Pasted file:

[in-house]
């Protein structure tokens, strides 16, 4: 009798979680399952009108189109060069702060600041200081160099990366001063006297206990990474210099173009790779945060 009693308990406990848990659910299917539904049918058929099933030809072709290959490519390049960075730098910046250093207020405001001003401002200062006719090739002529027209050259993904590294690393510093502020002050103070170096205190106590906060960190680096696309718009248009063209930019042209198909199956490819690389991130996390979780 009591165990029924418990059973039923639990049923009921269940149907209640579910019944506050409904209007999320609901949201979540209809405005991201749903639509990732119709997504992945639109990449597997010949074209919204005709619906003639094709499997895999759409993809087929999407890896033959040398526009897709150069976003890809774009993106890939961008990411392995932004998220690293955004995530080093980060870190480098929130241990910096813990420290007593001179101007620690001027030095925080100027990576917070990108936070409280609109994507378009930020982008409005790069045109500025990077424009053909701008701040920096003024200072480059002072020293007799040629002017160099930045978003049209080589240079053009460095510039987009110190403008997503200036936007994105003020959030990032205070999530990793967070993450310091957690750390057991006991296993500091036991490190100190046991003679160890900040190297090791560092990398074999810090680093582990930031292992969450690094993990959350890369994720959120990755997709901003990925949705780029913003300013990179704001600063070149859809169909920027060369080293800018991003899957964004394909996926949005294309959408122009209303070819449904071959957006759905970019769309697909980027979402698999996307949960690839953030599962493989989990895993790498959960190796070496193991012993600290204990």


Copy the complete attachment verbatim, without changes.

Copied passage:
[in-house]
């Protein structure tokens, strides 16, 4: 009798979680399952009108189109060069702060600041200081160099990366001063006297206990990474210099173009790779945060 009693308990406990848990659910299917539904049918058929099933030809072709290959490519390049960075730098910046250093207020405001001003401002200062006719090739002529027209050259993904590294690393510093502020002050103070170096205190106590906060960190680096696309718009248009063209930019042209198909199956490819690389991130996390979780 009591165990029924418990059973039923639990049923009921269940149907209640579910019944506050409904209007999320609901949201979540209809405005991201749903639509990732119709997504992945639109990449597997010949074209919204005709619906003639094709499997895999759409993809087929999407890896033959040398526009897709150069976003890809774009993106890939961008990411392995932004998220690293955004995530080093980060870190480098929130241990910096813990420290007593001179101007620690001027030095925080100027990576917070990108936070409280609109994507378009930020982008409005790069045109500025990077424009053909701008701040920096003024200072480059002072020293007799040629002017160099930045978003049209080589240079053009460095510039987009110190403008997503200036936007994105003020959030990032205070999530990793967070993450310091957690750390057991006991296993500091036991490190100190046991003679160890900040190297090791560092990398074999810090680093582990930031292992969450690094993990959350890369994720959120990755997709901003990925949705780029913003300013990179704001600063070149859809169909920027060369080293800018991003899957964004394909996926949005294309959408122009209303070819449904071959957006759905970019769309697909980027979402698999996307949960690839953030599962493989989990895993790498959960190796070496193991012993600290204990």